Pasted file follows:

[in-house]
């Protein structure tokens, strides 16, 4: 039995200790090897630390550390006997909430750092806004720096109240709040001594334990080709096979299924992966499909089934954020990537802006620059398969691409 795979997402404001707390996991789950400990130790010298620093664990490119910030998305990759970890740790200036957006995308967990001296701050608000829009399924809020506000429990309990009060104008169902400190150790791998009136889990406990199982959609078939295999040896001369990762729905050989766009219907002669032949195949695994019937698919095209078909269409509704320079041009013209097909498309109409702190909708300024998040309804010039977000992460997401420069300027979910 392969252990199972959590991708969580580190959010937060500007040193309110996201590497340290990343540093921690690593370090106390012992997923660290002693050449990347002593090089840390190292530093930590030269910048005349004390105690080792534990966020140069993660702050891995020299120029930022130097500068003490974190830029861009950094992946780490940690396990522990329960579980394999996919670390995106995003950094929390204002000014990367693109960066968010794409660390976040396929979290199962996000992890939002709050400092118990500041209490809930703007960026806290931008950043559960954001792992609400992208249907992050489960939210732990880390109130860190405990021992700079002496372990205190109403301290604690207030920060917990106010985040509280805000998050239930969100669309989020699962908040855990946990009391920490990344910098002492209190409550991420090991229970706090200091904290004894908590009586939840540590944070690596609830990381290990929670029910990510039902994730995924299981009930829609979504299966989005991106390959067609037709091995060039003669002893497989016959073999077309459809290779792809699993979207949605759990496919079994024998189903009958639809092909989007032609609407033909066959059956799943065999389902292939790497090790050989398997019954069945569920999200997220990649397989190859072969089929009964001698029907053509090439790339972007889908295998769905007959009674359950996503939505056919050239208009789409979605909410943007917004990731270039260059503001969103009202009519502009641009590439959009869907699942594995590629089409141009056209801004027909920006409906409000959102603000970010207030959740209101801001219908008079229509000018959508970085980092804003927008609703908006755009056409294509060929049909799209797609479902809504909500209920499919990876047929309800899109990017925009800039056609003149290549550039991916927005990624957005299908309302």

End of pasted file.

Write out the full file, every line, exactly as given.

[in-house]
């Protein structure tokens, strides 16, 4: 039995200790090897630390550390006997909430750092806004720096109240709040001594334990080709096979299924992966499909089934954020990537802006620059398969691409 795979997402404001707390996991789950400990130790010298620093664990490119910030998305990759970890740790200036957006995308967990001296701050608000829009399924809020506000429990309990009060104008169902400190150790791998009136889990406990199982959609078939295999040896001369990762729905050989766009219907002669032949195949695994019937698919095209078909269409509704320079041009013209097909498309109409702190909708300024998040309804010039977000992460997401420069300027979910 392969252990199972959590991708969580580190959010937060500007040193309110996201590497340290990343540093921690690593370090106390012992997923660290002693050449990347002593090089840390190292530093930590030269910048005349004390105690080792534990966020140069993660702050891995020299120029930022130097500068003490974190830029861009950094992946780490940690396990522990329960579980394999996919670390995106995003950094929390204002000014990367693109960066968010794409660390976040396929979290199962996000992890939002709050400092118990500041209490809930703007960026806290931008950043559960954001792992609400992208249907992050489960939210732990880390109130860190405990021992700079002496372990205190109403301290604690207030920060917990106010985040509280805000998050239930969100669309989020699962908040855990946990009391920490990344910098002492209190409550991420090991229970706090200091904290004894908590009586939840540590944070690596609830990381290990929670029910990510039902994730995924299981009930829609979504299966989005991106390959067609037709091995060039003669002893497989016959073999077309459809290779792809699993979207949605759990496919079994024998189903009958639809092909989007032609609407033909066959059956799943065999389902292939790497090790050989398997019954069945569920999200997220990649397989190859072969089929009964001698029907053509090439790339972007889908295998769905007959009674359950996503939505056919050239208009789409979605909410943007917004990731270039260059503001969103009202009519502009641009590439959009869907699942594995590629089409141009056209801004027909920006409906409000959102603000970010207030959740209101801001219908008079229509000018959508970085980092804003927008609703908006755009056409294509060929049909799209797609479902809504909500209920499919990876047929309800899109990017925009800039056609003149290549550039991916927005990624957005299908309302």